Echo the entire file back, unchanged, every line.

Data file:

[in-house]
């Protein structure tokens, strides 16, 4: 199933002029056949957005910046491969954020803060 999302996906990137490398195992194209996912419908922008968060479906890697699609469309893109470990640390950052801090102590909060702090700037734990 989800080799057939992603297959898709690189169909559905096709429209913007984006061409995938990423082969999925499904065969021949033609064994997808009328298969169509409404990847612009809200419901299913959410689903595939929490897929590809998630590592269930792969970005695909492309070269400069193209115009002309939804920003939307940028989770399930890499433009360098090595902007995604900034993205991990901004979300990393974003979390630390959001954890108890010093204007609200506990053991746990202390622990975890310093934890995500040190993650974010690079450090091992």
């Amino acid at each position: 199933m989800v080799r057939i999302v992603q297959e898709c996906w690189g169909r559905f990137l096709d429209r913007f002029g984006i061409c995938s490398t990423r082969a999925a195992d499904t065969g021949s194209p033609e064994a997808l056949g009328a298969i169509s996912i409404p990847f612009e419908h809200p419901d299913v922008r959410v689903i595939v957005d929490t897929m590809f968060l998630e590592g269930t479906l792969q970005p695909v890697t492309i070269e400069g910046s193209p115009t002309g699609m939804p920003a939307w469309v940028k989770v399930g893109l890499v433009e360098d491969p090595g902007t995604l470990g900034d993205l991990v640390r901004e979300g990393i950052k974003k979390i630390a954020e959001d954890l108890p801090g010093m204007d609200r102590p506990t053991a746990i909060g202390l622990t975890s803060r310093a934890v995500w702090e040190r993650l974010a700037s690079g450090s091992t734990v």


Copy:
[in-house]
């Protein structure tokens, strides 16, 4: 199933002029056949957005910046491969954020803060 999302996906990137490398195992194209996912419908922008968060479906890697699609469309893109470990640390950052801090102590909060702090700037734990 989800080799057939992603297959898709690189169909559905096709429209913007984006061409995938990423082969999925499904065969021949033609064994997808009328298969169509409404990847612009809200419901299913959410689903595939929490897929590809998630590592269930792969970005695909492309070269400069193209115009002309939804920003939307940028989770399930890499433009360098090595902007995604900034993205991990901004979300990393974003979390630390959001954890108890010093204007609200506990053991746990202390622990975890310093934890995500040190993650974010690079450090091992």
């Amino acid at each position: 199933m989800v080799r057939i999302v992603q297959e898709c996906w690189g169909r559905f990137l096709d429209r913007f002029g984006i061409c995938s490398t990423r082969a999925a195992d499904t065969g021949s194209p033609e064994a997808l056949g009328a298969i169509s996912i409404p990847f612009e419908h809200p419901d299913v922008r959410v689903i595939v957005d929490t897929m590809f968060l998630e590592g269930t479906l792969q970005p695909v890697t492309i070269e400069g910046s193209p115009t002309g699609m939804p920003a939307w469309v940028k989770v399930g893109l890499v433009e360098d491969p090595g902007t995604l470990g900034d993205l991990v640390r901004e979300g990393i950052k974003k979390i630390a954020e959001d954890l108890p801090g010093m204007d609200r102590p506990t053991a746990i909060g202390l622990t975890s803060r310093a934890v995500w702090e040190r993650l974010a700037s690079g450090s091992t734990v």